That's why I want to avoid the conflation of "critics" and "regular audience"... Watching a movie without reaching even the first stage of "understanding" is alright. In fact movies are made to be work unconsciously (that's the power of art), so appreciation (opinion) of the text doesn't require cognition.
On the other hand, criticism can hardly do without cognition and these 3 stages, because more than an appreciation, it's a judgment. The critic has to work to reach a conclusion.

December 05, 2006 7:38 AM  
Anonymous acquarello said...

"The critic has to work to reach a conclusion."

I think that this statement is the key idea as well in why criticism involves an implicit acknowledgement of, paraphrasing Jean-Marie Straub, "working through the material", much like the way an artist would. Without these "stages" of struggle (whether framed within Ricoeur's definition or something else), these viewing impressions remain ephemeral, inconcrete, and over time, even sentimental. The only way to really avoid that is to engage with the material, which may or may not even be on first viewing (although critics with a deadline are forced to make these decisions, often with compromised results).

In that sense, I'd argue that criticism is the (self) imposed discipline that anyone can do (or at least actively strive for), amateur or professional, but Criticism is something more rarefied, and just having the tools, the training, the experience, and even the passion isn't always enough. You can cultivate it, but you can't endow it.

December 05, 2006 9:52 AM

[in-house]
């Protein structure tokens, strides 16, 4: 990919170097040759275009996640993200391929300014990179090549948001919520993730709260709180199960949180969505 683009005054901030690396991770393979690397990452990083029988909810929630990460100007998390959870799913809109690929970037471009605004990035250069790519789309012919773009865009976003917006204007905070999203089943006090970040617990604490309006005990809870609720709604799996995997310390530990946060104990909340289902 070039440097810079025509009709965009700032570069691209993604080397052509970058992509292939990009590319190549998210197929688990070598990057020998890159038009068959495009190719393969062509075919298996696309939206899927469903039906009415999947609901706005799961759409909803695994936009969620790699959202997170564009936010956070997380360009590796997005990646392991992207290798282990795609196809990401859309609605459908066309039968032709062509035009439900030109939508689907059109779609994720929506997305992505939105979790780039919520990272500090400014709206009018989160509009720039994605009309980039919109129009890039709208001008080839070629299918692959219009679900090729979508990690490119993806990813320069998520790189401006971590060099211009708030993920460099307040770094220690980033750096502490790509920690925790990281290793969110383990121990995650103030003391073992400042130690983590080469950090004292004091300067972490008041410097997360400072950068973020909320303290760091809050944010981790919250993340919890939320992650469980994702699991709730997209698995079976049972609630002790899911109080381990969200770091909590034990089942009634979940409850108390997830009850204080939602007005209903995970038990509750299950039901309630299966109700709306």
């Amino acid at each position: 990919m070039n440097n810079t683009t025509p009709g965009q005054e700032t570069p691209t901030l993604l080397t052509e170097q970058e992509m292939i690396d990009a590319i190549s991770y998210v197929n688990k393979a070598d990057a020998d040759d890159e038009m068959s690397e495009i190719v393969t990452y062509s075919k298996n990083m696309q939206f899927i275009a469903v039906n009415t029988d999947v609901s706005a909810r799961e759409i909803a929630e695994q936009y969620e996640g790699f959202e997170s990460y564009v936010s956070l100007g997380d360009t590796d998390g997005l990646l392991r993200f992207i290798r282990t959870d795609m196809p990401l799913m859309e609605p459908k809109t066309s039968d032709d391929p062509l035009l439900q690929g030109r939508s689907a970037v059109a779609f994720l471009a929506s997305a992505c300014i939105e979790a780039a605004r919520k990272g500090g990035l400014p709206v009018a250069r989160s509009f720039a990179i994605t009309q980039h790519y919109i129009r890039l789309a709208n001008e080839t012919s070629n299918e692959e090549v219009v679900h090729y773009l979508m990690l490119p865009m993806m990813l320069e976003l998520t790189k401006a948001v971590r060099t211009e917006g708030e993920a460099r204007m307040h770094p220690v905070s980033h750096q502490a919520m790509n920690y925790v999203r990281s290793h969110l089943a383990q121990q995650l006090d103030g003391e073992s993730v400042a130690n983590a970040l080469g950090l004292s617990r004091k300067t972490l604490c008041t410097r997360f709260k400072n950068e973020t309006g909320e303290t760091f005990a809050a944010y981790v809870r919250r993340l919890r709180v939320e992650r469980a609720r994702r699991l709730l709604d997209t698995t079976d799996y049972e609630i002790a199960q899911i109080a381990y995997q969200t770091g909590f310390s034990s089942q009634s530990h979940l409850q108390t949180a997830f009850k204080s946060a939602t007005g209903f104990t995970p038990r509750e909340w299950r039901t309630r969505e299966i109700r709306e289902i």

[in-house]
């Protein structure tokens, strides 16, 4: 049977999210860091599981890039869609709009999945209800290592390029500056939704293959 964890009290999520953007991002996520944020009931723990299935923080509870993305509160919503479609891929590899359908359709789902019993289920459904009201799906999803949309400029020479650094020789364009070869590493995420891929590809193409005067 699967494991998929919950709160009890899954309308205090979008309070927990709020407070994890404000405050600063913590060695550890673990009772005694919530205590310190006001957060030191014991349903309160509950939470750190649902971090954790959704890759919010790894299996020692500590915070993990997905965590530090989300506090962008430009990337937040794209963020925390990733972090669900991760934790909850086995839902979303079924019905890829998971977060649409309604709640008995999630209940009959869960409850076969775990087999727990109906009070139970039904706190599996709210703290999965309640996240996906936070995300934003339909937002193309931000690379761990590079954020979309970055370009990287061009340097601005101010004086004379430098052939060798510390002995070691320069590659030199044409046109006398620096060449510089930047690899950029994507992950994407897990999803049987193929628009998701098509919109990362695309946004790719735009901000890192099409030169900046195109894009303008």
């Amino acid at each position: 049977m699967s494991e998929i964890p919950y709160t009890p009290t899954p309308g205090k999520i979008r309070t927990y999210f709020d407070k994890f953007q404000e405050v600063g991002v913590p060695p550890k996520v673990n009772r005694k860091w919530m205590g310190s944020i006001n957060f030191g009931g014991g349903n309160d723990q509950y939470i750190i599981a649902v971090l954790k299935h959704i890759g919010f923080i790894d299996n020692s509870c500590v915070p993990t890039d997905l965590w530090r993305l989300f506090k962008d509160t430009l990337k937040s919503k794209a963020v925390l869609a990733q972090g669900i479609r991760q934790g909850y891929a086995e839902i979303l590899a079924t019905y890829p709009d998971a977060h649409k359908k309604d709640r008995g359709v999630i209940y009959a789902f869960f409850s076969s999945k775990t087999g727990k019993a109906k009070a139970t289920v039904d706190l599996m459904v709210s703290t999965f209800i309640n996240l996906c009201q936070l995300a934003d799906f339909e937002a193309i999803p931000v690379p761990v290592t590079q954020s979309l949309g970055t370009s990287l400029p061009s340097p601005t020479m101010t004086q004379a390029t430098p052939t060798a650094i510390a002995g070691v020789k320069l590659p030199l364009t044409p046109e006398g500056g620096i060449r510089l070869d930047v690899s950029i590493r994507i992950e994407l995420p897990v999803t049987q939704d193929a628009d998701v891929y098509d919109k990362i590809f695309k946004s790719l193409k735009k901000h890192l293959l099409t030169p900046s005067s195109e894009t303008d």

Anonymous Anonymous said...

These (demanding) stages only apply to a critical viewing I assume.

Which is what Bywater and Sobchack mean when they introduce this as Ricoeur describing the process of immersion in a text. It's a description of the stages of Acquarello's "Criticism" (with the capital 'C').

What I like about these stages, though, is that they bridge the gap between this Criticism and criticism (Kael's "everyone's a critic"). I don't think that it's possible to watch a film without reaching even the first stage, Harry. I think that it's possible to reject a film, but this is itself a critical judgement of not-understanding: This film is powerless.

Journalistic criticism and "everybody is a critic" criticism largely confines itself to this first stage, but it still has value as criticism, perhaps by setting the stage for a progression onward?

It only perpetuates a polarizing misunderstanding. The reaction of the public is to either hate films that don't yield meaning right away, or to hate critics who find too much interpretations that escape them.

Of course, there's a lot of truth in this...

One more word about these stages: I like that nothing here insists that "text" refers to whole films. Harry did a post on René Prédal the other day, consisting of notes on La Critique de cinéma focused on Prédal's "criteria for a good critic." I think this is what's meant by criteria no. 5, which Harry paraphrases (or translates, maybe) as:

"5) Sensibility : emotion. To develop affectivity even for disliked movies."